Dress to impress
The way you dress for an interview could be one of the biggest factors for your interview success. As a student, I’m relatively new to the ‘get a job’ part of my life. But hey, those new wardrobe looks can’t fund themselves.
Starting off with your first few interviews is a daunting task. It might even be enough to put you off entirely. It’s no joke that an interviewer can make their decision with regards to hiring you within the first minute. The importance of making an impression early on cannot be understated.
Interview attire etiquette
Believe it or not but you do need to prepare to dress for an interview the same way you need to prepare for the interview itself. You really don’t want any calamities on the day.
Most job interviews will require a suit. The only scenario I can think of that doesn’t require a suit is if you’re applying to the circus! Stick to darker and simpler colours: black, navy, or grey when searching for that perfect suit. Although it is true that having a different edge to your rivals can often work in your favour, when it comes to your outfit, interviewers don’t want to see something that’s going to strain their eyes. Most interviewers confess that anyone who dresses in colourful attire, male or female, has already lost their chance before the interview has even begun.
Complete your outfit with a black tie and white shirt. If you’re feeling braver you can try a striped shirt (a formal one) for bonus style points. As your shirt isn’t as prominent, being the base layer, it allows for more flexibility. But even this shouldn’t be tested to extreme bounds.
Try before you buy
It is essential to test the fitting for your outfit at least a week prior to the interview itself. You ought to feel comfortable when you dress for an interview, both standing and sitting. If you are not, it will play in your mind during the interview which could literally spell disaster.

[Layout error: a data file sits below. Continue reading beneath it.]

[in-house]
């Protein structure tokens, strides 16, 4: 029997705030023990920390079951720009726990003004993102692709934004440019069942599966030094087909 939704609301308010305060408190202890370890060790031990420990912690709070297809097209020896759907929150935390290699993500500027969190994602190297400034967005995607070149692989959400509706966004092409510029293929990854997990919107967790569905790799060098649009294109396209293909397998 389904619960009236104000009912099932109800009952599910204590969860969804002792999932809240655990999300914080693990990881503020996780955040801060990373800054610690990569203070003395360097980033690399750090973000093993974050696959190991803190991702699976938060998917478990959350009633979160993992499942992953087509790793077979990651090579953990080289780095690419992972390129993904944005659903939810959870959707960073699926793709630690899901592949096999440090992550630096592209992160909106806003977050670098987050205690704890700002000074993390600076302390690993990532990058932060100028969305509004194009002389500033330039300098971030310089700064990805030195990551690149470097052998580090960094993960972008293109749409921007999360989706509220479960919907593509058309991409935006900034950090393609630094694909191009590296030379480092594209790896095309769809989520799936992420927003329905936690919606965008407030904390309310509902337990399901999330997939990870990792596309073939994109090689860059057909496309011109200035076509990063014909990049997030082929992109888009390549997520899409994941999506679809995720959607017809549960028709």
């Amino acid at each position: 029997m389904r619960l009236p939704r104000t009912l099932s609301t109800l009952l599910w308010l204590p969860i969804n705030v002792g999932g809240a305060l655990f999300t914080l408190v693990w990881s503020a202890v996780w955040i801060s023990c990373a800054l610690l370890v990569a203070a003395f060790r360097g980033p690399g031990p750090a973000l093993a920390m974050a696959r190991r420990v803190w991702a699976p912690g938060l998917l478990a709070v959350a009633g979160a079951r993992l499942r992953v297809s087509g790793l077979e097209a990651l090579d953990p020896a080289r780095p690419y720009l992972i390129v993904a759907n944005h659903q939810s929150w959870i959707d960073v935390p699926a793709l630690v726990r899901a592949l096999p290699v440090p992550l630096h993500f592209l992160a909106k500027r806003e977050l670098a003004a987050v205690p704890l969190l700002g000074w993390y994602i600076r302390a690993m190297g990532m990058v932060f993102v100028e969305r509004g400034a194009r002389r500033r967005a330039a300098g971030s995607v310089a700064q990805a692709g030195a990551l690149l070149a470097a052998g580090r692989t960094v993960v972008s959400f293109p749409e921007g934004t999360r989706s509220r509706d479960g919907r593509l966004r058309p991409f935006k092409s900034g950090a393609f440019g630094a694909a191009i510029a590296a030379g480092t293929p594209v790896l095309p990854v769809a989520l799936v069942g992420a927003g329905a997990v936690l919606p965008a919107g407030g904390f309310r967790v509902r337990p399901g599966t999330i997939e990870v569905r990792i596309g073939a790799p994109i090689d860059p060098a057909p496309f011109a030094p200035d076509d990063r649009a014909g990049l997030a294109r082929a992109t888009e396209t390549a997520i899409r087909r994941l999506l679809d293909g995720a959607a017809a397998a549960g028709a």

I attended a university interview a year prior with a belt I had bought brand new. Unfortunately, I didn’t bother to try the belt on until the day of the interview by which time it was too late to realise the belt was far too big for me. I had never known belts came in different sizes until that tragic day. As a result, I travelled to the interview with my hands in my pockets a lot of the time trying to keep my pants up every few minutes. Happily, I don’t believe anyone realised my dismal situation but it shows what poor preparation can do. Take it from me guys, prepare for every eventuality!
Should you bring a coat?
Depending on the day, especially if it’s a typical rainy UK day, you may not have the choice. Bringing a coat to your interview presents two scenarios:
1 – You wear the coat
Brilliant. Now the interviewer has already decided you’re not the right candidate. Everyone before you has turned up in their sharpest suit and you’re stood there looking like the clown in the circus. Maybe a tad harsh but you see my point.
2 – You hold the coat in your arm
While the interviewer might not mind this, it still presents future problems. If the coat is on your lap you could easily start to fidget with it through nerves. The interviewer will see this and will definitely make a mental note about it.
If you do bring a coat to an interview, leave it at reception. Your coat isn’t a part of how you dress for an interview and shouldn’t be brought into the interview room.
It’s not what you wear but how you wear it
Your posture and the way you approach the interviewer is just as important as the clothes on your back. You need to appear confident and relaxed. Maintain a good posture, shoulders back and chest out, and keep this form for when you sit down too. Don’t slouch. It makes you look uninterested and lazy.
And finally, be sure to wear your favourite watch!
I hope you can take something away from this post and I would love to hear your thoughts or anecdotes on how you dress for an interview.